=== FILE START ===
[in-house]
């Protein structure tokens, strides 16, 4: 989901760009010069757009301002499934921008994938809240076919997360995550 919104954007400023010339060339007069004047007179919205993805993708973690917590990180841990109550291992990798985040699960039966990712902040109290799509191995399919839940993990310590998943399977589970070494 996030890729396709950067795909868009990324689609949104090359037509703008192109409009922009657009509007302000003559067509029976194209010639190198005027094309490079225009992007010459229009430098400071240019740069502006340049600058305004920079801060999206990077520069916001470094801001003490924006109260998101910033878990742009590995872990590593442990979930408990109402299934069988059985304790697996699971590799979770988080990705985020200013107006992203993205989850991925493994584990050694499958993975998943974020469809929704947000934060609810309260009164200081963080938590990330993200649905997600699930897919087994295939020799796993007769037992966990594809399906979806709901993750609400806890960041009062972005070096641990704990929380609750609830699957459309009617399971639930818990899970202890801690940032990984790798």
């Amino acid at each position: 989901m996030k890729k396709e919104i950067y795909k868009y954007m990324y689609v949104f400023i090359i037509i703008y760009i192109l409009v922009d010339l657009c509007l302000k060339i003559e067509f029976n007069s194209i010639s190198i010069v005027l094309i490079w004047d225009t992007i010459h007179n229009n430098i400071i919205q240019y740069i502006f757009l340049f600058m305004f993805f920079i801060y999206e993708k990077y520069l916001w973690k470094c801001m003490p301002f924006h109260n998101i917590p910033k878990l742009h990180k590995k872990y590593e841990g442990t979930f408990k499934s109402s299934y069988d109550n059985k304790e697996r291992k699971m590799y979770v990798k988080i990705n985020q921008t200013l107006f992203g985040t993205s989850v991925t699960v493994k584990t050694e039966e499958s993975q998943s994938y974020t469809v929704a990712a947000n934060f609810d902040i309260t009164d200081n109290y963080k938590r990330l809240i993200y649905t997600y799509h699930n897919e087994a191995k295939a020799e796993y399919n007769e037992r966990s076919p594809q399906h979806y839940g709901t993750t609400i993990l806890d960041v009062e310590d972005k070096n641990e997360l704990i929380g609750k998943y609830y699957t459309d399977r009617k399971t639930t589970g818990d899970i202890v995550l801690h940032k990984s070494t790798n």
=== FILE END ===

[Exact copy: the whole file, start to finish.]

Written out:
[in-house]
């Protein structure tokens, strides 16, 4: 989901760009010069757009301002499934921008994938809240076919997360995550 919104954007400023010339060339007069004047007179919205993805993708973690917590990180841990109550291992990798985040699960039966990712902040109290799509191995399919839940993990310590998943399977589970070494 996030890729396709950067795909868009990324689609949104090359037509703008192109409009922009657009509007302000003559067509029976194209010639190198005027094309490079225009992007010459229009430098400071240019740069502006340049600058305004920079801060999206990077520069916001470094801001003490924006109260998101910033878990742009590995872990590593442990979930408990109402299934069988059985304790697996699971590799979770988080990705985020200013107006992203993205989850991925493994584990050694499958993975998943974020469809929704947000934060609810309260009164200081963080938590990330993200649905997600699930897919087994295939020799796993007769037992966990594809399906979806709901993750609400806890960041009062972005070096641990704990929380609750609830699957459309009617399971639930818990899970202890801690940032990984790798």
């Amino acid at each position: 989901m996030k890729k396709e919104i950067y795909k868009y954007m990324y689609v949104f400023i090359i037509i703008y760009i192109l409009v922009d010339l657009c509007l302000k060339i003559e067509f029976n007069s194209i010639s190198i010069v005027l094309i490079w004047d225009t992007i010459h007179n229009n430098i400071i919205q240019y740069i502006f757009l340049f600058m305004f993805f920079i801060y999206e993708k990077y520069l916001w973690k470094c801001m003490p301002f924006h109260n998101i917590p910033k878990l742009h990180k590995k872990y590593e841990g442990t979930f408990k499934s109402s299934y069988d109550n059985k304790e697996r291992k699971m590799y979770v990798k988080i990705n985020q921008t200013l107006f992203g985040t993205s989850v991925t699960v493994k584990t050694e039966e499958s993975q998943s994938y974020t469809v929704a990712a947000n934060f609810d902040i309260t009164d200081n109290y963080k938590r990330l809240i993200y649905t997600y799509h699930n897919e087994a191995k295939a020799e796993y399919n007769e037992r966990s076919p594809q399906h979806y839940g709901t993750t609400i993990l806890d960041v009062e310590d972005k070096n641990e997360l704990i929380g609750k998943y609830y699957t459309d399977r009617k399971t639930t589970g818990d899970i202890v995550l801690h940032k990984s070494t790798n």